Health·Analysis

U.S. FDA vaccine advisers face thorny question: Are COVID-19 boosters needed?

Advisers to the U.S. Food and Drug Administration are expected to discuss two key questions when they meet on Sept. 17 to consider a COVID-19 vaccine booster campaign this fall: Is protection from the initial shots waning, and will boosters help?

'We need to see that there is a meaningful boost in antibody levels and there are no red flags,' expert says

Dr. Mayank Amin draws a dose of the Pfizer-BioNTech COVID-19 vaccine before giving a booster dose at Skippack Pharmacy in Schwenksville, Penn., in August. The question of who should get boosters and when is still being debated by scientists worldwide. (Hannah Beier/Reuters)

Advisers to the U.S. Food and Drug Administration are expected to discuss two key questions when they meet on Sept. 17 to consider a COVID-19 vaccine booster campaign this fall: Is protection from the initial shots waning, and will boosters help?

The debate will likely be heated following the Biden administration's announcement last month — before the experts could weigh in — that the U.S. plans to start booster doses Sept. 20 if regulators approve them.

The White House move usurped the normal process in which the FDA and the U.S. Centers for Disease Control and Prevention make these sort of science-based decisions, according to interviews with six current and former FDA scientists and CDC advisory panel members.

On Wednesday, the FDA set the meeting date to consider a third booster shot of the Pfizer Inc-BioNTech SE vaccine and may discuss others. Moderna Inc submitted data to the FDA for consideration of its booster, and Johnson & Johnson last week said it was in discussions with the agency about one.

"The recommendation shouldn't precede the data, which is what happened here. And that's why people are so upset," said a source close to the FDA advisory panel who was not authorized to speak on the record.

These experts took the FDA's decision to hold an advisory panel meeting on boosters as a promising sign that their opinions will be heeded, but said a favourable outcome is not guaranteed.

Dr. Jesse Goodman, an infectious disease expert at Georgetown University in Washington and a former chief scientist at the FDA, said the agency will need to go through all the relevant data before Sept. 17 to be ready for the panel meeting.

"We need to see that there is a meaningful boost in antibody levels and there are no red flags," he said.

That will be challenging given that scientists still do not agree on the level of antibodies in the blood that predict vaccine protection, said Norman Baylor, chief executive of Biologics Consulting and former director of the FDA's Office of Vaccines Research and Review.

Much of the drug company's argument in favour of boosters hinges on data that show antibodies wane over time and that another shot increases them.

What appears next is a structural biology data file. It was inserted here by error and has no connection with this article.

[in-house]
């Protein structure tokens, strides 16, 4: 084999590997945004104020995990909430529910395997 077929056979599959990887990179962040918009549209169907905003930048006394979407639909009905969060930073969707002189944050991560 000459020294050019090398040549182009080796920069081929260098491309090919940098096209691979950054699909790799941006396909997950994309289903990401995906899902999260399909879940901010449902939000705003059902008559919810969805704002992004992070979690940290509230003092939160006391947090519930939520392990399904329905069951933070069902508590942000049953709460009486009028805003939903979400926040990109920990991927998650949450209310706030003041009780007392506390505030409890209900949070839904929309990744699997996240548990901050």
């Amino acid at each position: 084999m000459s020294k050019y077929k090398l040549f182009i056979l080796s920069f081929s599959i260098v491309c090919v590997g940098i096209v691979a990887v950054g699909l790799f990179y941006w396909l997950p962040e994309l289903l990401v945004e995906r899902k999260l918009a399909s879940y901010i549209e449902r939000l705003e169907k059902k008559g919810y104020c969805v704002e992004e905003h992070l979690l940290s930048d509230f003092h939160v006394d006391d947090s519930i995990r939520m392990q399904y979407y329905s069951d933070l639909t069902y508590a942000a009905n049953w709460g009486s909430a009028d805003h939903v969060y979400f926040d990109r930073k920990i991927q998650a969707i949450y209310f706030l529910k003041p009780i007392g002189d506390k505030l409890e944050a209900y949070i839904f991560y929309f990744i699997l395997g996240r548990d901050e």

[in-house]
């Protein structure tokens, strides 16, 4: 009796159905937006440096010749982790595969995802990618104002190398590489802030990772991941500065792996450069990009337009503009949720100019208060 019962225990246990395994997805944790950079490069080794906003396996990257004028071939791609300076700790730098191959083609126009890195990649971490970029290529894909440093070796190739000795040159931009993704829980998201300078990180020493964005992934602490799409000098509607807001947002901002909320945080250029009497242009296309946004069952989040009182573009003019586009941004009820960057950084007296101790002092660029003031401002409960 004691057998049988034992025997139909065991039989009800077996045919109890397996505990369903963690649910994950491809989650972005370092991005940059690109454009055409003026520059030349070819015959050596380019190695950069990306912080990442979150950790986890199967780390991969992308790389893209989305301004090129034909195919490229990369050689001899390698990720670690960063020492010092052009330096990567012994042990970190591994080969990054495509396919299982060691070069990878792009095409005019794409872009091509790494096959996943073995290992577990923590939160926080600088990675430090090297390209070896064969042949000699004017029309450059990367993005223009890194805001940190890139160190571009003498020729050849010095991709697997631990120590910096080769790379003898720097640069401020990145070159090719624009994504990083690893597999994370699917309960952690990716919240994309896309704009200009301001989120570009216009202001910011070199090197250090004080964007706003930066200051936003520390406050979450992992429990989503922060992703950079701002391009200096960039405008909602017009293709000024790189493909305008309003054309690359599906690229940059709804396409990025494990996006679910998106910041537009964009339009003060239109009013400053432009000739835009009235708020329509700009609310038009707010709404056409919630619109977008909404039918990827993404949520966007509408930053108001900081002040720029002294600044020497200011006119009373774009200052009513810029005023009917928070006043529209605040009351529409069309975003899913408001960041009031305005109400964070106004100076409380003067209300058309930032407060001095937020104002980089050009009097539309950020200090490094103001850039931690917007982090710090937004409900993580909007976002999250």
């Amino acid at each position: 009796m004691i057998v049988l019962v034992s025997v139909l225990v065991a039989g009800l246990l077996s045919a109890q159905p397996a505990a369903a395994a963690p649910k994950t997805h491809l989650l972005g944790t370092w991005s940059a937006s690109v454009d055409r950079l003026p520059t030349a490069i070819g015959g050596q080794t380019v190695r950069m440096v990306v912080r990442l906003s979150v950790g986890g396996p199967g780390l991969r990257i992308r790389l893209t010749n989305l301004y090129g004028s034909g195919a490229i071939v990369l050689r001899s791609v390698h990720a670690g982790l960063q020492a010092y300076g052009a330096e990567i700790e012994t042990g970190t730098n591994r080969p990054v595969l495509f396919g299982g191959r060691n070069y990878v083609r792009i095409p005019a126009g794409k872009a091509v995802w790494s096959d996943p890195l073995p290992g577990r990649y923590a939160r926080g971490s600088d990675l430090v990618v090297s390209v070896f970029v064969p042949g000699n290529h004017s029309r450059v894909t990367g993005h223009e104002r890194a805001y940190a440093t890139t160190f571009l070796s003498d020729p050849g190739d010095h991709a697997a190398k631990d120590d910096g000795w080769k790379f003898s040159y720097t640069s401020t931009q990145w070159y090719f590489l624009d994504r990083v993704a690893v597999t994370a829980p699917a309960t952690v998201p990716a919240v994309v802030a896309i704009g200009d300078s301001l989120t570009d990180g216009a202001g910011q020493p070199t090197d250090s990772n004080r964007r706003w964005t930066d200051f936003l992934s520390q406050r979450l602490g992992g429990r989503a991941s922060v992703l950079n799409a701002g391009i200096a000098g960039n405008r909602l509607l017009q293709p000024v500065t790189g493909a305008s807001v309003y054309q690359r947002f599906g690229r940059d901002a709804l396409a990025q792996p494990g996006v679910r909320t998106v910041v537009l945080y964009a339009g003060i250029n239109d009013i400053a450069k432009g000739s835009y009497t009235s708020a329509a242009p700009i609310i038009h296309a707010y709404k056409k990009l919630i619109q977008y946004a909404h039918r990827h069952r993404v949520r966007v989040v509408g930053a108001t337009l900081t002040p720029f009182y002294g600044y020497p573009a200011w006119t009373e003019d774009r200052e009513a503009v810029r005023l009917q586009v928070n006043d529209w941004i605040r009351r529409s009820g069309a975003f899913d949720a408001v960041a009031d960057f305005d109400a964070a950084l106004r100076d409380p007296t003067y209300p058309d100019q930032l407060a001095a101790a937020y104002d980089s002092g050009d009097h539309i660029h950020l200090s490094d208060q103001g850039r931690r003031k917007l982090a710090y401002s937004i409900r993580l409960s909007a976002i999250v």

"One of the things that committee members have to struggle with is ... what does this mean?" Baylor said. "You see an increase, but is that increase sufficient? And for how long?"

Who should get booster?

A fierce debate is expected around whether most Americans should get another shot rather than just those at high risk of severe illness, such as the elderly and those with compromised immune systems.

"You've got to show the data — show me that you're solving an important public health problem," said Dr. Greg Poland, a former FDA vaccine advisory panel member and head of the Mayo Clinic's Vaccine Research Group.

The issue, according to Poland and others, is that the current crop of vaccines were designed to prevent hospitalization and death, which the CDC says they continue to do.

The Biden administration has taken a cue from Israel, where early data shows that a booster campaign appears to be lowering transmission of the virulent delta variant, which has begun to cause mostly asymptomatic and mild infections in fully vaccinated people.

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Boosters would increase antibody levels, which fight infections. But immune memory from other components of the immune system is what offers protection from severe disease and hospitalization, and that can last for years.

"No matter how many booster doses you give, you cannot convert a disease-blocking vaccine into an infection-blocking vaccine," Poland said.

Whatever the United States decides will likely influence decisions about boosters in other parts of the world, said Dr. Amesh Adalja, an infectious disease expert at the Johns Hopkins Center for Health Security.

"I think you'll probably see a trend in high-income countries to boost if the FDA grants them," he said.

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